Which leads me to a sad addendum to my previous post: there is currently a controversial plan abroad to renovate Washington Square Park, though opponents have filed a lawsuit to try to stop it. Some feel that NYU is behind the plan, or at least supportive of it--one of the University's biggest donors is contributing quite a bit of money to the project. The plan, if executed, would mean a major upheaval of this historic site, including moving the fountain and elevating the park's sunken plaza. A piece by Lincoln Anderson in a July/August issue of the Villager details some of the objections folks have to this nefarious development, and portions of the text in quotes below are taken from that article.

One of the most compelling objections is the argument that the Square is "hallowed ground"--because the site is a former burial ground which "probably contains the remains of Revolutionary War and War of 1812 vets." The site was a potter's field until 1825, with some 20,000 bodies buried there. The fountain, which would be moved in the proposed plan, was once the location of a hanging gallows.

Another objection is that "elevating the park's sunken plaza to ground level would rob the square of its famous 'theater in the round' for performers." Indeed, just as in days of old, performers and spectators still flock to the park each weekend, especially in good weather.

I don't know too many other details of this plan, but it saddens me greatly. Much of New York's character and history are being thrown by the wayside, and one of the only impediments to this perpetual renovation is the work of the Landmarks Preservation Committee, which has succeeded in deeming certain structures historical landmarks. In some ways, the city has changed for the better, but there seems to be a lot more sterility creeping in as well, as one massive high rise after another is constructed. .

Fortunately, another recent Villager article seems to indicate that the more drastic renovation plans may not go through after all, In any case, here's a great shot of the park, showing the fountain as well as the historic Washington Square Arch on the park's north side. The arch was built to commemorate the centennial of George Washington's first inauguration, which took place in New York City in 1789. The original plaster and wood arch of 1889 was replaced with a marble arch in 1892, designed by the magnificent architect--and native New Yorker-- Stanford White.

Wednesday, October 26, 2005

New York Story #2


"Washington Square was a place where people you knew or met congregated every Sunday, and it was like a world of music... bongo drums, conga drums, saxophone players, xylophone players, drummers of all nations and nationalities, poets who would rant and rave from the statues. You know, those things don't happen any more, but back then, that was what was happening. It was all street. . ."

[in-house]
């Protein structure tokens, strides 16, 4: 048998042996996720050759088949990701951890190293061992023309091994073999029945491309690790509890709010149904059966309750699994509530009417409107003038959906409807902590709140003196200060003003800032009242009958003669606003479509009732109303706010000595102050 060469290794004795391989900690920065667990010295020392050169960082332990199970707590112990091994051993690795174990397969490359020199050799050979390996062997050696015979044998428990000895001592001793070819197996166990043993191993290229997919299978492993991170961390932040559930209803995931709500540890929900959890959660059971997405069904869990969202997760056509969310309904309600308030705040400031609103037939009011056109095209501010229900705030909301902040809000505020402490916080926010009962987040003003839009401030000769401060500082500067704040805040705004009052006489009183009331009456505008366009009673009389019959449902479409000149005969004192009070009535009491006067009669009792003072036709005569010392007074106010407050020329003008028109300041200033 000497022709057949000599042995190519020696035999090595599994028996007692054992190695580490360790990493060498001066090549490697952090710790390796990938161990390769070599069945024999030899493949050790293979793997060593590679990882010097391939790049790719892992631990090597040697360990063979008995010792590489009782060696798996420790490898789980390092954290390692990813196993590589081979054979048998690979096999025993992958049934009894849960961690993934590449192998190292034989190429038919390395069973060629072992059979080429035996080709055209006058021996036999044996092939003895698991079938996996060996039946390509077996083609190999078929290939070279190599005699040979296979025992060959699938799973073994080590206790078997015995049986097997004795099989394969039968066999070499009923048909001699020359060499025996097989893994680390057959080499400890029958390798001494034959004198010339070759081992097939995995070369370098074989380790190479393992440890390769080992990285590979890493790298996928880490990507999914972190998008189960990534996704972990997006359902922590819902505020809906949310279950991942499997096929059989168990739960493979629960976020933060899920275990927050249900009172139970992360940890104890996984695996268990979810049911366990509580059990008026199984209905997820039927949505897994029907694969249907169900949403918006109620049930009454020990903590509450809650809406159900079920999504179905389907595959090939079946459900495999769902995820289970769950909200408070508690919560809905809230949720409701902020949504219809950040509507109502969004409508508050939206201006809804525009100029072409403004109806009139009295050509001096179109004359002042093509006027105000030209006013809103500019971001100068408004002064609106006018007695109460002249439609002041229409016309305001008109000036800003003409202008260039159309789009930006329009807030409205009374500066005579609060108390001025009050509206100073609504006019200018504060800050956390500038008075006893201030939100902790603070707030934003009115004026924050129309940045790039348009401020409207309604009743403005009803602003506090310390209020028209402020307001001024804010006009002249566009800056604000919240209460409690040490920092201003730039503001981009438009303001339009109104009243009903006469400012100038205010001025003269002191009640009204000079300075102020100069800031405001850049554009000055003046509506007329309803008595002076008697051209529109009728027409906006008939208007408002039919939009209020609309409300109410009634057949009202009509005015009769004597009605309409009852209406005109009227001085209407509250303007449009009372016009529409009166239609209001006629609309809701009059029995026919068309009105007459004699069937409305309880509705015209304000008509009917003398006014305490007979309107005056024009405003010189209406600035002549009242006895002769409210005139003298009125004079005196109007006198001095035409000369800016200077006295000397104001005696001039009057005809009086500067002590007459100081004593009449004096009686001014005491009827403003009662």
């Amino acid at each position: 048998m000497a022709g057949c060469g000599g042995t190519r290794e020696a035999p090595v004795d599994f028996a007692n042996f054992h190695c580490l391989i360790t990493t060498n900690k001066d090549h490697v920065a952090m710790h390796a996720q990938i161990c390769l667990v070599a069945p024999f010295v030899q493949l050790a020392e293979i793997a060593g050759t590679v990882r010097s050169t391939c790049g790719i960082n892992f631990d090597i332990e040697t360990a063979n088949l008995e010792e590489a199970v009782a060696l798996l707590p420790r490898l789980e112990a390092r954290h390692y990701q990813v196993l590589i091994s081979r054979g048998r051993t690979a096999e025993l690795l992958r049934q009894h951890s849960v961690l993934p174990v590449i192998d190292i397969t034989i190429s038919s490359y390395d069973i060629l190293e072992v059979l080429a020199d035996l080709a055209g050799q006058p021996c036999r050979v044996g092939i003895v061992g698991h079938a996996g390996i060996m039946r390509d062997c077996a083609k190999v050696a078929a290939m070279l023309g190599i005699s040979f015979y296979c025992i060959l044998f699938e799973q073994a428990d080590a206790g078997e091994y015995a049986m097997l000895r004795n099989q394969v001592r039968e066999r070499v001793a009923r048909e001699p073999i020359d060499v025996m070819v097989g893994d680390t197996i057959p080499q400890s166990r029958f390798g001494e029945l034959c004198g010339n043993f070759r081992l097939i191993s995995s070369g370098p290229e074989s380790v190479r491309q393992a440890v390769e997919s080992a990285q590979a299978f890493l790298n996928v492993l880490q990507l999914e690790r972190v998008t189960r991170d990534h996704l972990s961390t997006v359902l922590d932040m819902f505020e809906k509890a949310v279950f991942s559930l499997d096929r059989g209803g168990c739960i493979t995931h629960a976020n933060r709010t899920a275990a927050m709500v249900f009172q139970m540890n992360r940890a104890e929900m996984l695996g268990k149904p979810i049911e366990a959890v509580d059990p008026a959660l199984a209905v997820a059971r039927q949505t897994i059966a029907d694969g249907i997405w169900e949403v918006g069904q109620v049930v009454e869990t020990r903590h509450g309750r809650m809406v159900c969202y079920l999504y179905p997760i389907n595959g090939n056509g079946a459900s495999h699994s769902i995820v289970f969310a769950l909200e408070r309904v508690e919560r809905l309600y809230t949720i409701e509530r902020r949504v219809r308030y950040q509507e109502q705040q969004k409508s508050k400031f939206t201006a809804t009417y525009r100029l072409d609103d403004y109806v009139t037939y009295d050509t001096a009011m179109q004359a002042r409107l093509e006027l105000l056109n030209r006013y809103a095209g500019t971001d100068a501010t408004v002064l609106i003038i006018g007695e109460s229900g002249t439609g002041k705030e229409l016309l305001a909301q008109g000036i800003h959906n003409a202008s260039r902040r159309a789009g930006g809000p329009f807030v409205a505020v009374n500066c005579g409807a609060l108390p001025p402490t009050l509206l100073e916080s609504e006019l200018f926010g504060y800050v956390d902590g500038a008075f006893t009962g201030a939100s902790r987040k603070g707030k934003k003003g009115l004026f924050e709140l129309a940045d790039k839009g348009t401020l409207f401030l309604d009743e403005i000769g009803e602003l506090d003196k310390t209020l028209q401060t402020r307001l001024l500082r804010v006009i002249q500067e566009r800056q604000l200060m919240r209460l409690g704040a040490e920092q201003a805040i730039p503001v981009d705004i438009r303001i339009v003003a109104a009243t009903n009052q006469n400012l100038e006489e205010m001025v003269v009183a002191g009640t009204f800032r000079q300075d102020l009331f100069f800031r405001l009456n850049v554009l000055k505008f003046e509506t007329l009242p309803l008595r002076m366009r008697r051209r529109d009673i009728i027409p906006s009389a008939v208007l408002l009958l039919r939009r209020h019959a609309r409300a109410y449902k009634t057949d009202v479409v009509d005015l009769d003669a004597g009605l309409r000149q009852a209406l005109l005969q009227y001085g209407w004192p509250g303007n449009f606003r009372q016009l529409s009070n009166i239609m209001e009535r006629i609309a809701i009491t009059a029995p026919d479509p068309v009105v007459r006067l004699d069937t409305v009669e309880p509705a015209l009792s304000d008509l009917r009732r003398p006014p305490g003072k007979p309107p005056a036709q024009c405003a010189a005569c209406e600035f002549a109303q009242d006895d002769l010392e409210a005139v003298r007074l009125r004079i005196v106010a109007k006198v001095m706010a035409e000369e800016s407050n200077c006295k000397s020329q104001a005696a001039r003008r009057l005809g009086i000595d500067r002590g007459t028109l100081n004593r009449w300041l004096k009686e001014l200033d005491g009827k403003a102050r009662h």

---Bob Dylan; quoted in Maps and Legends: Positively Fourth Street

From the day I was born, my father was forever taking pictures of me and the city. The photo you see here was taken in August 1957--a month after my birth--in the heart of Manhattan's Greenwich Village, at the fountain in Washington Square Park.

Although my mom was born and bred in Manhattan--she grew up on the Lower East Side, which at the time was home to countless poor and struggling immigrants packed into tenements--my dad was born in Arkansas and came to the city in the 50s. I can only imagine what a culture shock it must have been for him.

Greenwich Village is on the West side of downtown Manhattan. Its layout is unique to the city, with narrow winding streets that diverge from the rest of the Manhattan's orderly grid. For well over a century (or two) , Greenwich Village was a haven for avant garde artists, writers, musicians, and bohemians of all stripes. It thrived for generations as an apex for progressive, alternative culture and political rebellion. Early feminists, socialists, intellectuals, beat poets, folk and jazz musicians, hippies, and gay rights activists all found a home in Greenwich Village. It is here that the Beats of the 50s and 60s hung out in the coffeehouses and held poetry readings, and where Lenny Bruce got arrested for obscenity at the Cafe Au Go Go. The Village atmosphere suffused the writings of such notables as Allan Ginsberg, William S. Burroughs, and Jack Keroac in the 50s, as well as generations of writers before them. At the Cedar Tavern, on 8th Street, some of the great abstract expressionists of the '50s such as Jackson Pollack, Willem de Kooning, and Mark Rothko hung out. In the 60s and 70s, countless performers, including Barbra Striesand, Joan Baez, Richard Pryor, Lenny Bruce, Bill Cosby, Paul Simon, Joni Mitchell, Maya Angelou, and Bette Midler got their start in the Village's nightclubs and coffeehouses.